Lecture 31 Transcription notes

Lecture 31 Transcription notes - Lecture 31 Transcription...

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Lecture 31 Transcription and RNA Processing Campbell 6 th Ed. 304-313; 7 th Ed. 311-319. Fig. from Chap 19 on Alternative RNA splicing (Fig. 19.8, 7 th ed.) & the relevant text paragraph RNA You remember that RNA is similar to one strand of DNA, except that it has ribose instead of deoxyribose as its sugar, and the base uracil (U) instead of T. Importantly, DNA is always (except in unusual cases such as in some viruses) double-stranded, and forms a double helix. In contrast, though RNA can base-pair, it does NOT form a double helix. There are several different types of RNA, with different functions. The three most familiar are mRNA (messenger RNA), (discussed later in the lecture), tRNA (transfer RNA), and rRNA (ribosomal RNA) (both discussed next lecture). However, cells also contain other types of RNA. In many cases, RNA is present in large complexes, together with protein molecules. Ribosomes are an example. Another example is telomerase (discussed last time). We’ll see another example (snRNPs and the spliceosome) later in the lecture. The functions of several types of RNA (including those in telomerase and the spliceosome) have only been discovered in the last 20-30 years. As an extreme example microRNAs , very short RNA molecules that regulate gene expression, were only discovered in 1998. However, it is already clear that they are extremely important. In fact, this year’s Nobel Prize in Medicine was awarded for the discovery of microRNA. All RNAs are made by the same mechanism, called transcription , that we’ll discuss today. Transcription Transcription is synthesis of RNA by inserting ribonucleotide triphosphates (abbreviated NTPs) into a growing chain, by base-pairing them with a strand of DNA that's used as a template. (U in RNA base-pairs with A in DNA). The enzyme that does this is called RNA polymerase . There are several different RNA polymerases, but you don’t need to know that for this course. I’ll just refer to “RNA polymerase”, meaning all of them. The mechanism of transcription is very similar to that of DNA synthesis. However, there’s an important difference. Each RNA molecule comes from transcription of ONE GENE. Furthermore, not all genes are transcribed at once. This is very different from DNA replication, where the entire DNA molecule is copied. Instead, we pick and choose which genes to transcribe at any time. To choose which genes to transcribe, we use a promoter . A promoter is a DNA sequence close to a gene. Each gene has its own promoter. Binding of RNA polymerase and other proteins called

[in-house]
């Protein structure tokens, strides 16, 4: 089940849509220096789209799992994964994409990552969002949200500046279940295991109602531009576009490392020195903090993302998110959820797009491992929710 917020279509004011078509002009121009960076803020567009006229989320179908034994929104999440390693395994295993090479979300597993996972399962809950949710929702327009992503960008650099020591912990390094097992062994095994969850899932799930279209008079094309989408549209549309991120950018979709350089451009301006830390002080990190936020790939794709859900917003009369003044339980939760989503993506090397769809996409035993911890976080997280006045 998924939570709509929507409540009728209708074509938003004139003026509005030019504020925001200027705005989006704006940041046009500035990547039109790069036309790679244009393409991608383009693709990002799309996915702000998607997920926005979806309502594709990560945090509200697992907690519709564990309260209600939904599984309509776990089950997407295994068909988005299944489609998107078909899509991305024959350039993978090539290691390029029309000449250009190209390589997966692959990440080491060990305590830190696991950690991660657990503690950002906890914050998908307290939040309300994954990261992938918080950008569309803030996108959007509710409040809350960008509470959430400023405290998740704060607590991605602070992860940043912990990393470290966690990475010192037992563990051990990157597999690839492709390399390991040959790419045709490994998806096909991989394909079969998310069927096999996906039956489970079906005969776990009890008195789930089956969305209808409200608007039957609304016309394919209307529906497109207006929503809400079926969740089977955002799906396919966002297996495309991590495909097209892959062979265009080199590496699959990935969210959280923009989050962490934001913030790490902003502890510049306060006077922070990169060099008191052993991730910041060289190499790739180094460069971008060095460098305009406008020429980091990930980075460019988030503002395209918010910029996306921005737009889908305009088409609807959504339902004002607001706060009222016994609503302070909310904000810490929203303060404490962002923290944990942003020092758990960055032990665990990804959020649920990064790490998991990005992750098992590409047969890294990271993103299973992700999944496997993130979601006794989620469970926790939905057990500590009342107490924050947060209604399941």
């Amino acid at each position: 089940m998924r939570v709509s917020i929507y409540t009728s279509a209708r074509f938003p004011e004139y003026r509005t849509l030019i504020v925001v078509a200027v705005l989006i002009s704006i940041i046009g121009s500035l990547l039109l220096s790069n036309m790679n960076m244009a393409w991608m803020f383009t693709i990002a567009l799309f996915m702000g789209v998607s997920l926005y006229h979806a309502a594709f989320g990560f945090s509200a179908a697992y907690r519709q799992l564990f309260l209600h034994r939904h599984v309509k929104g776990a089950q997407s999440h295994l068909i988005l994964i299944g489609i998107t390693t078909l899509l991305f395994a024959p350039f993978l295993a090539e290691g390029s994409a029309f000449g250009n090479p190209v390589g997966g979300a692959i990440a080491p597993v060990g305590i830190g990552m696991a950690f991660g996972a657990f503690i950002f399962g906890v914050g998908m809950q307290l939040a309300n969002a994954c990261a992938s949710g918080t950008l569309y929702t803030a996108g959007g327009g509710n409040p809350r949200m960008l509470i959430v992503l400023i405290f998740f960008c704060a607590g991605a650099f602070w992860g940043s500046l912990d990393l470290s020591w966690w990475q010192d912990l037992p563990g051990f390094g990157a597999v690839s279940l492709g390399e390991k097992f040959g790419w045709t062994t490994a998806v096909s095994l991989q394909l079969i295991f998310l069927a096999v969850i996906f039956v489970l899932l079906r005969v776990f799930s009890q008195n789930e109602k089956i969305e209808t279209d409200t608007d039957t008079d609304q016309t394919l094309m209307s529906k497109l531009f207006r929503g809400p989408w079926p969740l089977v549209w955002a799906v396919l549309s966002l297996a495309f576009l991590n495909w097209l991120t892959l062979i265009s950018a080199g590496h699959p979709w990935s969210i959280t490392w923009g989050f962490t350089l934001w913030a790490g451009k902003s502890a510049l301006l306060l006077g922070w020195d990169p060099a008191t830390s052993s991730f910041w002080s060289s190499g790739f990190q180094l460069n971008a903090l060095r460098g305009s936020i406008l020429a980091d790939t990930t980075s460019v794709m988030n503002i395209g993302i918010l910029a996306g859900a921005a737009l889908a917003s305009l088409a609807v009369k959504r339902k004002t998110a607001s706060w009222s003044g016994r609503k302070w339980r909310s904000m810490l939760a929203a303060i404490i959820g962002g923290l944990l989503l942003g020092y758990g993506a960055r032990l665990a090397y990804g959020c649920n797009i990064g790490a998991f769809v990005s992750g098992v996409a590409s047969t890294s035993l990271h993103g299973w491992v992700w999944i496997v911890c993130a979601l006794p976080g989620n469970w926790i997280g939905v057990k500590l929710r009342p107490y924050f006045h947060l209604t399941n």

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This note was uploaded on 09/19/2009 for the course BIO 202 taught by Professor Dean during the Spring '08 term at SUNY Stony Brook.

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Lecture 31 Transcription notes - Lecture 31 Transcription...

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